For short-term weight loss for medical reasons, the evidence shows that this procedure works well. But it causes infrequent but potentially serious adverse events. So, it can only be used for short-term weight loss when patients are having regular checks to see if it has caused problems.
For long-term weight loss, this procedure can only be done as part of a research study. This is because there is not enough evidence to be sure how well it works or how safe it is.
In this procedure, a person who is overweight or obese swallows a capsule attached to a thin tube. The capsule contains a small inflatable balloon. Once in the stomach, the capsule dissolves and the balloon is inflated by filling it with liquid through the tube. The tube is then disconnected and pulled back up the throat and removed through the patient’s mouth. The balloon stays in the stomach for around 4 months. It deflates over time and is passed out naturally through the bowel. The aim is to give a feeling of fullness and temporarily restrict the size of the stomach, leading to weight loss. This procedure must be combined with appropriate dietary and lifestyle changes.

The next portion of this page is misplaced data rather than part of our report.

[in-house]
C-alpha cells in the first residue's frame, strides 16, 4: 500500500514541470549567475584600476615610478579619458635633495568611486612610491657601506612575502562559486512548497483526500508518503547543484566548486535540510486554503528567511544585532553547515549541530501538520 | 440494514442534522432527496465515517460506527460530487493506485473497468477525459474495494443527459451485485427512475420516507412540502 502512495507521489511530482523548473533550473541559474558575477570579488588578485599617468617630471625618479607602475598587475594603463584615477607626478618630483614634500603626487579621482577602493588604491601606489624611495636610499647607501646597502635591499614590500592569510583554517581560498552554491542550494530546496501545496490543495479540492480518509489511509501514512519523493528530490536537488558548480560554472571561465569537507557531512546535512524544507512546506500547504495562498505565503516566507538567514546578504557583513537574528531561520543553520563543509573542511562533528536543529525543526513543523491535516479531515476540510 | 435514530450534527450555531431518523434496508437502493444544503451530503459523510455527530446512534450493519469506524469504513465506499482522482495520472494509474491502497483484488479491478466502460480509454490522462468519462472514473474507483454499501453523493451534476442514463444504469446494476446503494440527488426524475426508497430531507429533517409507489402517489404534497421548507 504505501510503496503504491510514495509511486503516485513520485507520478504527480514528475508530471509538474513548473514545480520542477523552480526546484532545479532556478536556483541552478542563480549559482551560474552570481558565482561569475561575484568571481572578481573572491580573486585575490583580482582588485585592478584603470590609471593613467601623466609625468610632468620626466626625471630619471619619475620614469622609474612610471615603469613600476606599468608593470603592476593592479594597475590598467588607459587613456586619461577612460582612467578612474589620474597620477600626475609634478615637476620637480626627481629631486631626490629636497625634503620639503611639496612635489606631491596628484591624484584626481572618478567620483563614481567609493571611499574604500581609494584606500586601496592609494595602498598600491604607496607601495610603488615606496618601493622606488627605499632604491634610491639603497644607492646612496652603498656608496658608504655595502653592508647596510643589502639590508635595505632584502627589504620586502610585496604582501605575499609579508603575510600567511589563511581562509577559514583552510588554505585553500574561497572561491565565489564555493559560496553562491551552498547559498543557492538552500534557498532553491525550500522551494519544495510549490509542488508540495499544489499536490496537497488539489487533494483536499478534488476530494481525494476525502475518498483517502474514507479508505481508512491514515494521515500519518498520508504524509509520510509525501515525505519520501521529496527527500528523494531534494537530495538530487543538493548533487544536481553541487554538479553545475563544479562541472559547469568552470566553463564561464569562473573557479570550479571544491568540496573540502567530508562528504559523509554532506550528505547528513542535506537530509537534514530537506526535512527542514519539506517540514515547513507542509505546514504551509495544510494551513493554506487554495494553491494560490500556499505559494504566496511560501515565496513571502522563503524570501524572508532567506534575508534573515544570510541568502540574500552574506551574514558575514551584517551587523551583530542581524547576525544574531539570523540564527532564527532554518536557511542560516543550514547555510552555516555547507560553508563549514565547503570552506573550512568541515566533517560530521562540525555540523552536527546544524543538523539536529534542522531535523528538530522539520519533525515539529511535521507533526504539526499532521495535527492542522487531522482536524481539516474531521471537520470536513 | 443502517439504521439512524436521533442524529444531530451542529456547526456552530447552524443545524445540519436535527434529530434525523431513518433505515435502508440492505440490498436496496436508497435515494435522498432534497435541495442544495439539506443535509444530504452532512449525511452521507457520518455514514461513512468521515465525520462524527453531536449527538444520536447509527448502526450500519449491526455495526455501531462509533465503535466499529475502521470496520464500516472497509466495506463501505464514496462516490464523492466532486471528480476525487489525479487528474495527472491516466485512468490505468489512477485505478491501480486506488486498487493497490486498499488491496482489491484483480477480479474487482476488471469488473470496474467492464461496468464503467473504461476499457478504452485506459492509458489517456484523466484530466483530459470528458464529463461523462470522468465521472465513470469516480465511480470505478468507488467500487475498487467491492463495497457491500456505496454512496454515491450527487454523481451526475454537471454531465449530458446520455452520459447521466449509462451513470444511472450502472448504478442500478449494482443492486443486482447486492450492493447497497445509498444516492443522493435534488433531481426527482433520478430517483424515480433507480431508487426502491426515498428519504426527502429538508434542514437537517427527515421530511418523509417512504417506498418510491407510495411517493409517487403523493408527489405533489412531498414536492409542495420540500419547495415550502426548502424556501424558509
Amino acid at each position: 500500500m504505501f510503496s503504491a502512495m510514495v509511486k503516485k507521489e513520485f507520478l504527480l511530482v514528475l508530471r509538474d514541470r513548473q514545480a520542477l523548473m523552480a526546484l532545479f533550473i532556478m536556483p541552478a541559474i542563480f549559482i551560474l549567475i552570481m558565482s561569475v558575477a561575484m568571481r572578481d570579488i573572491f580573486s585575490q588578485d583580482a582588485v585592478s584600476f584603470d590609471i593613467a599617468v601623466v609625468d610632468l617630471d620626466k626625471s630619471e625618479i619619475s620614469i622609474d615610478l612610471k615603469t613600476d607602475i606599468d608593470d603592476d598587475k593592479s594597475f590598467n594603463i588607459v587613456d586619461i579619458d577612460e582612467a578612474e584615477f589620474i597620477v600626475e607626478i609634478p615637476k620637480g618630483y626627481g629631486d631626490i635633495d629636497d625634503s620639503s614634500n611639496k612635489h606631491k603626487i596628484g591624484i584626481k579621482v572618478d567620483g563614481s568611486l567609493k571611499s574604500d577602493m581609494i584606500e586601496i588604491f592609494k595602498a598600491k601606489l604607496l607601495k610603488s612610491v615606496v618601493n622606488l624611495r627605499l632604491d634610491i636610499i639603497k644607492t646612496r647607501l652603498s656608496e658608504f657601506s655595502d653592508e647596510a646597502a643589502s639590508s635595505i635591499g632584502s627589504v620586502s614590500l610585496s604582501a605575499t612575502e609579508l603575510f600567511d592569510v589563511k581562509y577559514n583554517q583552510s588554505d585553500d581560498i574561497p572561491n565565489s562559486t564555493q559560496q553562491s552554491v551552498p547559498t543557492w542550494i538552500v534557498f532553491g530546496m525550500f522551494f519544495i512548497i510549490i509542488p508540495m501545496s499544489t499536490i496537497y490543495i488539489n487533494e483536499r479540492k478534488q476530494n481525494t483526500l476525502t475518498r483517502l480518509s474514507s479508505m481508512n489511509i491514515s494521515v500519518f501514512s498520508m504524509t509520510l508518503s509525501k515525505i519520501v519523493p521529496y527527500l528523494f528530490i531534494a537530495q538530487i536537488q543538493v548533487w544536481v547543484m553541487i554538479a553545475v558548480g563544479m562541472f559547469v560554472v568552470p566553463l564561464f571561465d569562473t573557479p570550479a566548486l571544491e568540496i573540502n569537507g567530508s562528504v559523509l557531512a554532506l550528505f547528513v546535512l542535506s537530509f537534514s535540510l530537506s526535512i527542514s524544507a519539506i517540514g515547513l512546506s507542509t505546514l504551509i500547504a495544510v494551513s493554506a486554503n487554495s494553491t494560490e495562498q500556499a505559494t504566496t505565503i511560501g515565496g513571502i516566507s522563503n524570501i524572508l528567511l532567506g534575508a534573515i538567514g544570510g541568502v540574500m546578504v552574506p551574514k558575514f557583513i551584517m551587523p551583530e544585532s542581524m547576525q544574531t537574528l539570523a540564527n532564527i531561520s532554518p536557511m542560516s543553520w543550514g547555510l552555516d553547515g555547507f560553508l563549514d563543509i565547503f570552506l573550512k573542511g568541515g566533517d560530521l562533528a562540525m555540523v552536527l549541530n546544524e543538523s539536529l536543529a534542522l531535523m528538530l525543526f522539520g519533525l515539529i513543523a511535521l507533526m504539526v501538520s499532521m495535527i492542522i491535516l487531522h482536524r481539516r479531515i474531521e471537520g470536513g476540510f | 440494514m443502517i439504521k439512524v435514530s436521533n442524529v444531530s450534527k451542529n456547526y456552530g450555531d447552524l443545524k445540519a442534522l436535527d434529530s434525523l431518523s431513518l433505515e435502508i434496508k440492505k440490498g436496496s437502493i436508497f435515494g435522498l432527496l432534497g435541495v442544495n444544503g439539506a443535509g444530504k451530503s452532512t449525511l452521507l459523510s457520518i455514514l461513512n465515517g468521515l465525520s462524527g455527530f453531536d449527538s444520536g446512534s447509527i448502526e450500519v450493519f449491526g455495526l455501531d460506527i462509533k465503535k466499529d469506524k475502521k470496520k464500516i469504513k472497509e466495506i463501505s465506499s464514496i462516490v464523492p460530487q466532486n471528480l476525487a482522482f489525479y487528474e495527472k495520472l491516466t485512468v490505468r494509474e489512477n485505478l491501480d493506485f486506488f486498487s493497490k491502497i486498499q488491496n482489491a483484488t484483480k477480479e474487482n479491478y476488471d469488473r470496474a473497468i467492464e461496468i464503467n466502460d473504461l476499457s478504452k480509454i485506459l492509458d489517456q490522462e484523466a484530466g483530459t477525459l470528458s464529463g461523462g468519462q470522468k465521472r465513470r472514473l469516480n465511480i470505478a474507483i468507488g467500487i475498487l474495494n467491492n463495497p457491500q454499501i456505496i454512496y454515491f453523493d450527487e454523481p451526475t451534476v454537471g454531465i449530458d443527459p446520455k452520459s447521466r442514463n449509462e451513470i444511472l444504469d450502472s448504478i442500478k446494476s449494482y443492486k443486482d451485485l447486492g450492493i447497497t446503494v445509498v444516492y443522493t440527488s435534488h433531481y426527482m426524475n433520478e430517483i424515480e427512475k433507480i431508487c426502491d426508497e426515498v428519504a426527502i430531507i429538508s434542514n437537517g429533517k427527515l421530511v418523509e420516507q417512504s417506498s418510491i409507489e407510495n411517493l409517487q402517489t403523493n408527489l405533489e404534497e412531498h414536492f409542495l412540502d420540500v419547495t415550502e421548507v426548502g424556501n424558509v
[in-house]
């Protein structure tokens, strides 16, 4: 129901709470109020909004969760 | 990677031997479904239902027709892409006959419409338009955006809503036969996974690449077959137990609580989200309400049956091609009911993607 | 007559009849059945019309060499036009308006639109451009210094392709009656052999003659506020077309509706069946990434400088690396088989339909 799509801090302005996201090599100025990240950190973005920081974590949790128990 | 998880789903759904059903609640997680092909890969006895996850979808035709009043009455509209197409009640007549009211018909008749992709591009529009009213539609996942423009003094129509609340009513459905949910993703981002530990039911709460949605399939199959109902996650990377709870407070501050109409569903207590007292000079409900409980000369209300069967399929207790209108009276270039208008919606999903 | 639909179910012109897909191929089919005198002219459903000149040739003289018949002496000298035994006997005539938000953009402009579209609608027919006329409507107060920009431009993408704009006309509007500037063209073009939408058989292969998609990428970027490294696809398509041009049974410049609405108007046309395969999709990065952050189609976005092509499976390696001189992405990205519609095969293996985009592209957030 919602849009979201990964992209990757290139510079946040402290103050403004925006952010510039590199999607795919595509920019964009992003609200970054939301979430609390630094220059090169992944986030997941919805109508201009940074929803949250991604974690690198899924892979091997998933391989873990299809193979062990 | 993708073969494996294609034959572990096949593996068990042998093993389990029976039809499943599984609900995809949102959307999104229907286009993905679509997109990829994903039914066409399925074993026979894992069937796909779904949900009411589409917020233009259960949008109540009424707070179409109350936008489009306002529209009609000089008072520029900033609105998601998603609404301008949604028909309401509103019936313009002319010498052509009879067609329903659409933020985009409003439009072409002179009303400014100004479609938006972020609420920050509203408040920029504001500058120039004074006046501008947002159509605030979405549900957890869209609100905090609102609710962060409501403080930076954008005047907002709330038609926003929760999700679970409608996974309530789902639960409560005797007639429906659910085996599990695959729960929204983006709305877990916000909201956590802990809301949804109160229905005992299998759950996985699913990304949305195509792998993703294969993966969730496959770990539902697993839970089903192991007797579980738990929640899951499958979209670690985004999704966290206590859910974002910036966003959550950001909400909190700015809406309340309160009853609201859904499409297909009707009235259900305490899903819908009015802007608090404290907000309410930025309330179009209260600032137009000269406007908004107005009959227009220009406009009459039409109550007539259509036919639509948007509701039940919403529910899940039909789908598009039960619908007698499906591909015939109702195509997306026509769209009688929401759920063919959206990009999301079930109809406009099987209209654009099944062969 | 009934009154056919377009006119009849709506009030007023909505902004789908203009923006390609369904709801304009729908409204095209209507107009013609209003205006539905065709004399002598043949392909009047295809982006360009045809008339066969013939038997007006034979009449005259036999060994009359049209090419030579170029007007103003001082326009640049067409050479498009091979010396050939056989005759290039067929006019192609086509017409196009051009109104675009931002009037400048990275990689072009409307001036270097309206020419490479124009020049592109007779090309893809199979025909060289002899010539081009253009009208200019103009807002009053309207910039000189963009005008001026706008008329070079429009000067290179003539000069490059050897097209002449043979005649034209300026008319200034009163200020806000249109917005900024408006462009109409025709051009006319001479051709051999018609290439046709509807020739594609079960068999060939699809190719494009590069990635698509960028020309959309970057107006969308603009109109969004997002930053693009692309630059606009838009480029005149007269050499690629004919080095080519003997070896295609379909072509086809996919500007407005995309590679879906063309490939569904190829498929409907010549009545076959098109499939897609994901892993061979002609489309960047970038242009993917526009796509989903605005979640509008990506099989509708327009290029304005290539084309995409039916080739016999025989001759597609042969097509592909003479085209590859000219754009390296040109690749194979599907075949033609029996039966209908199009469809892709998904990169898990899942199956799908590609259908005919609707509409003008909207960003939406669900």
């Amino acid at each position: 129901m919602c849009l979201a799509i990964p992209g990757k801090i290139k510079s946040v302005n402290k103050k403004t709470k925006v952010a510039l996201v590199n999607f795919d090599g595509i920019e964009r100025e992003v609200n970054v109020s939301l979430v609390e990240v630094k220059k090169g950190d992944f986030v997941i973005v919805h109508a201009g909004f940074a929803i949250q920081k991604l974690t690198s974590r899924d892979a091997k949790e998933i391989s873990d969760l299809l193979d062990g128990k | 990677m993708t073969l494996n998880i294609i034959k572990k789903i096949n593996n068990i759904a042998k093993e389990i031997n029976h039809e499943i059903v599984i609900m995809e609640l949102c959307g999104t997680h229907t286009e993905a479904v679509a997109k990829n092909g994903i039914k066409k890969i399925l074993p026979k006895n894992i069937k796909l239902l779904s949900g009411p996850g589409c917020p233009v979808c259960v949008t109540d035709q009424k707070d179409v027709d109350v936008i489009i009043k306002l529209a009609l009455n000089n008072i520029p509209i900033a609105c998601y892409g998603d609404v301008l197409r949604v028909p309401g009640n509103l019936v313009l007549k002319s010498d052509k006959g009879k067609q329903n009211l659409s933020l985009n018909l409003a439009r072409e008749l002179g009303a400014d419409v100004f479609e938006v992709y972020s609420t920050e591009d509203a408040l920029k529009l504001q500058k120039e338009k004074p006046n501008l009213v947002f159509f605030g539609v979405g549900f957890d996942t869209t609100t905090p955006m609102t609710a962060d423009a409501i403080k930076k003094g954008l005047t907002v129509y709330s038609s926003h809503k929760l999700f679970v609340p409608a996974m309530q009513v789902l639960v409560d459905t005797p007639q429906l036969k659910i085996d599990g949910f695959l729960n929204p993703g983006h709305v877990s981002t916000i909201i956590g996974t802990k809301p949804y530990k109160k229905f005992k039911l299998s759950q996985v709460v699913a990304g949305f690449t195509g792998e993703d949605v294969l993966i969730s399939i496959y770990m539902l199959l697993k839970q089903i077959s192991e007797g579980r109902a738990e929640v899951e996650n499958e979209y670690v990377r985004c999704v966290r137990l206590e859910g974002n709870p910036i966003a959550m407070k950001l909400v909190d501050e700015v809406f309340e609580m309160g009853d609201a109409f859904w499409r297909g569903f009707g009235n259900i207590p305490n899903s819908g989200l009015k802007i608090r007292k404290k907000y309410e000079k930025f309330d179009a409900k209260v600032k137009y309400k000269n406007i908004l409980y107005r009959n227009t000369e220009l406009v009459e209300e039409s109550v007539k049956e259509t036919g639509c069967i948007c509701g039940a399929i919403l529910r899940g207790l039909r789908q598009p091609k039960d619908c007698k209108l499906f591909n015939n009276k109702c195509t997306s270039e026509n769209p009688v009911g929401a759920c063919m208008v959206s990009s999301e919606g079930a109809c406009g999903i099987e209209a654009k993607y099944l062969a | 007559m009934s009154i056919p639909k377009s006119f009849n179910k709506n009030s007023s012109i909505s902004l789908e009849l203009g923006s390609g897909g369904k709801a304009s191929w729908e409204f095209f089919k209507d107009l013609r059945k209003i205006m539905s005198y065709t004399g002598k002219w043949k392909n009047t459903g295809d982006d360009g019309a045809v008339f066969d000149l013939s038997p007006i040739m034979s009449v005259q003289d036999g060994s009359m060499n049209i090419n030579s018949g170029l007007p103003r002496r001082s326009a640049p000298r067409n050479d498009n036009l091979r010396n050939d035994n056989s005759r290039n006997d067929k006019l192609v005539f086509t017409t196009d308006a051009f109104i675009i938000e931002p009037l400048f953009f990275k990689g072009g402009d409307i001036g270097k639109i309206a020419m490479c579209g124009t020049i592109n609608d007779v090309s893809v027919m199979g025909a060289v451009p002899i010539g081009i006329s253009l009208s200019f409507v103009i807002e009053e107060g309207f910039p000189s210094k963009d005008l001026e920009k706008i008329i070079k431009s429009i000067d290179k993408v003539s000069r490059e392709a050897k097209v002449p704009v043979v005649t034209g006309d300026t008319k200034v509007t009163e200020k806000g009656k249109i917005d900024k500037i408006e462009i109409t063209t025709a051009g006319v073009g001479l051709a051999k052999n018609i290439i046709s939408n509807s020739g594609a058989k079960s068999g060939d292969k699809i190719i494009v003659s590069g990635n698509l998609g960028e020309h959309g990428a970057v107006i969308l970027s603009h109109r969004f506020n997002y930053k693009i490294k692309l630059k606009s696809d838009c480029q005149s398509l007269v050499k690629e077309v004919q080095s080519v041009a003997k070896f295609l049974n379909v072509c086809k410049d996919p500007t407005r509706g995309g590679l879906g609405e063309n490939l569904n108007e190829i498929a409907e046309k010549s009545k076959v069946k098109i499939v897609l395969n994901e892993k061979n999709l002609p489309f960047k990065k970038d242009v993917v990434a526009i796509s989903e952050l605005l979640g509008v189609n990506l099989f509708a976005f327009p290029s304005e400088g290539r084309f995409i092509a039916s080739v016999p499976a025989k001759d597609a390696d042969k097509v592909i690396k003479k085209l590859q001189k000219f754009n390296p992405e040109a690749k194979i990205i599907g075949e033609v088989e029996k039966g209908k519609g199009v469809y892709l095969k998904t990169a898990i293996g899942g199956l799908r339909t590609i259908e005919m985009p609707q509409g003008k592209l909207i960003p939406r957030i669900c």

The NHS website may be a good place to find out more. NICE's information on interventional procedures guidance has more about what a procedure is and how we assess them.
Is this procedure right for me?
If you’ve been offered this procedure, your healthcare professionals should discuss with you what is involved, and explain the research study, and tell you about the risks and benefits. They should talk with you about your options, and listen carefully to your views and concerns. Your family can be involved too, if you wish. All of this should happen before you agree (consent) to have the procedure and to be in the study. You should also be told how to find more information about the procedure. Read more about making decisions about your care.
Some questions to think about
- What does the procedure involve?
- What are the possible benefits? How likely am I to get them?
- What are the risks or side effects? How likely are they?
- What happens if the procedure doesn’t work or something goes wrong?
- What happens if I don’t want the procedure? Are there other treatments available?
This page was last updated: 18 November 2020